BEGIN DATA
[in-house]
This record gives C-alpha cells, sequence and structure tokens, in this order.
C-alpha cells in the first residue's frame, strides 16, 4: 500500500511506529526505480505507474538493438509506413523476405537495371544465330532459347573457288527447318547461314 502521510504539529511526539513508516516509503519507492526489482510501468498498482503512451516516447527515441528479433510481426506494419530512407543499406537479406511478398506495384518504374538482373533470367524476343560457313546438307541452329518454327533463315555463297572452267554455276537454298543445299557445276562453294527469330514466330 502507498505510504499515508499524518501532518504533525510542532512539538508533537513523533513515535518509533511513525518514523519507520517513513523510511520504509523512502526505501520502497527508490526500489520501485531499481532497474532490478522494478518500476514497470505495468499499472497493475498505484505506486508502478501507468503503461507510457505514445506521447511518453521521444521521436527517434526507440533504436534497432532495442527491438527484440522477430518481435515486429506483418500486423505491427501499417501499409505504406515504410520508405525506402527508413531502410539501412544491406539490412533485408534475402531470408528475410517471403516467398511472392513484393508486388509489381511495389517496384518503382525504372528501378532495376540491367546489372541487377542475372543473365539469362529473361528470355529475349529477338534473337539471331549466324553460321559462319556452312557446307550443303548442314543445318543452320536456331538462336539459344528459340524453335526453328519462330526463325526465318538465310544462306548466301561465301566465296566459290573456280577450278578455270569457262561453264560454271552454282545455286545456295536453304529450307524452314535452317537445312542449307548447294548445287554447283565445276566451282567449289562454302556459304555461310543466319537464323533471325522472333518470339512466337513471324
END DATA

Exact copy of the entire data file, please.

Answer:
[in-house]
This record gives C-alpha cells, sequence and structure tokens, in this order.
C-alpha cells in the first residue's frame, strides 16, 4: 500500500511506529526505480505507474538493438509506413523476405537495371544465330532459347573457288527447318547461314 502521510504539529511526539513508516516509503519507492526489482510501468498498482503512451516516447527515441528479433510481426506494419530512407543499406537479406511478398506495384518504374538482373533470367524476343560457313546438307541452329518454327533463315555463297572452267554455276537454298543445299557445276562453294527469330514466330 502507498505510504499515508499524518501532518504533525510542532512539538508533537513523533513515535518509533511513525518514523519507520517513513523510511520504509523512502526505501520502497527508490526500489520501485531499481532497474532490478522494478518500476514497470505495468499499472497493475498505484505506486508502478501507468503503461507510457505514445506521447511518453521521444521521436527517434526507440533504436534497432532495442527491438527484440522477430518481435515486429506483418500486423505491427501499417501499409505504406515504410520508405525506402527508413531502410539501412544491406539490412533485408534475402531470408528475410517471403516467398511472392513484393508486388509489381511495389517496384518503382525504372528501378532495376540491367546489372541487377542475372543473365539469362529473361528470355529475349529477338534473337539471331549466324553460321559462319556452312557446307550443303548442314543445318543452320536456331538462336539459344528459340524453335526453328519462330526463325526465318538465310544462306548466301561465301566465296566459290573456280577450278578455270569457262561453264560454271552454282545455286545456295536453304529450307524452314535452317537445312542449307548447294548445287554447283565445276566451282567449289562454302556459304555461310543466319537464323533471325522472333518470339512466337513471324